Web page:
Editorial | Published:

A Russian renaissance?

Nature volume 483, page 245 (15 March 2012) | Download Citation

Vladimir Putin's promise to increase research spending is welcome — but his country's scientific system needs a complete overhaul.

The plight of Russian science was far from the minds of most of the protesters filling Moscow's streets after the disputed parliamentary poll in December and the equally contested presidential elections on 4 March. The protests, the largest in the country for 20 years, reflect the alienation of Russia's intelligentsia and rising urban middle-class from its inbred political leadership, and the autocratic tendencies scarcely veiled behind its assertions of democracy. Yet the crowds' grievances do mirror some of the problems that are keeping Russian science down.

There is no doubt that the scientific system seriously lacks money. Vladimir Putin's pre-election promise to pump funding into basic science and innovation (see page 253) as part of his plan to modernize and diversify Russia's stagnating economy, which is heavily dependent on energy exports, is welcome. His spending promises — and his opponents' general lack of interest in science — may explain why many Russian academics and working scientists voted to return Putin to the presidency.

But Russian science is undergoing a crisis that runs deeper than money: the country's publication output has declined in the past decade despite a slight recovery of the still-meagre public science budgets. More than 20 years after the end of the Soviet Union, Russia's large research community is fundamentally divided over how it would like the domestic science funding system to operate.

“Putin should set up a truly independent science advisory council.”

Russian scientists of all ages — not just those who have come of age since the fall of the Soviet Union — are sincerely inclined towards liberal democracy and open intellectual discourse. They believe that scientific systems based on peer-reviewed grant applications, although fiercely competitive, are preferable to any form of prescribed knowledge production. But an influential class of old-school academicians and science administrators would rather return to communist secret practices than accept the norms and standards of what they see as Western science. Peer review? Project evaluation? Perish the thought.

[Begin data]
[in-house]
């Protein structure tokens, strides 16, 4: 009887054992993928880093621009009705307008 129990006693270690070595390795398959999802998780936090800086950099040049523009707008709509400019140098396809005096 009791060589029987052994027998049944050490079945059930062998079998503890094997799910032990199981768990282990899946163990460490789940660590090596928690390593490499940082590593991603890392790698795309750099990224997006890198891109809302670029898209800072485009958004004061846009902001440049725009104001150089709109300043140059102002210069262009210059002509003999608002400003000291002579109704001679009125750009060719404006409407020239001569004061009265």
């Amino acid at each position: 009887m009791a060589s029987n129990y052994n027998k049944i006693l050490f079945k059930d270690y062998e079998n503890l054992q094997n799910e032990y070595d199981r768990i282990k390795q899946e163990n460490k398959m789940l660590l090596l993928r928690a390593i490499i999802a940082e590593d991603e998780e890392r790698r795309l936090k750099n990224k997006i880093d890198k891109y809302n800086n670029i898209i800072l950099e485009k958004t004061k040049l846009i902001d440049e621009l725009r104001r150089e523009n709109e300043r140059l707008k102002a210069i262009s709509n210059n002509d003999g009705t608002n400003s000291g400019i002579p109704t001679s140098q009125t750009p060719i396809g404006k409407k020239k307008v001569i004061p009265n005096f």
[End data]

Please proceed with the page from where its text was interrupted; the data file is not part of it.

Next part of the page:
It is mostly the latter group — together with Russia's omnipresent Federal Security Service, formerly run by Putin — that has created the stifling bureaucracy and perplexing jungle of regulations and restrictions that many aspiring Russian scientists, let alone their foreign collaborators, have learned to hate. The travel and security restrictions that some Russian physicists are currently protesting against are just the most recent example of the harassment to which the apparatchiks subject scientists (see Nature http://dx.doi.org/10.1038/nature.2012.9921; 2012). Worse, favouritism and corruption pervade science and higher education — there is bribery from the lowest levels, with students paying teachers in exchange for passing exams, to the highest.

If science is to have a constructive role in shaping Russia's future, Putin must tackle these problems as forcefully as possible. Economists say that a key test of his leadership will be how far he is prepared to go to reform the economy; his agenda should also include kick-starting overdue scientific reform. Rather than relying on the advice of an exclusive inner circle of buddies and dignitaries, as he has in the past, Putin should set up a truly independent scientific advisory council, ideally involving foreign scientists, to guide him through the necessary changes. Russia's partnership with the Massachusetts Institute of Technology in Cambridge, which will help to set up a new research university in Skolkovo, near Moscow, is a first step in that direction. The creation of a well-funded granting agency for university research, with transparent and fair procedures, would be a perfect sequel.

Russia has its own rich traditions and intellectual culture. It need not imitate the scientific landscape of any foreign nation, but the blindness of parts of its scientific establishment to the necessity of change borders on negligence. It is time for that establishment to throw overboard the stubborn obscurantism that stands in the way of a renaissance of Russia's proud scientific past.

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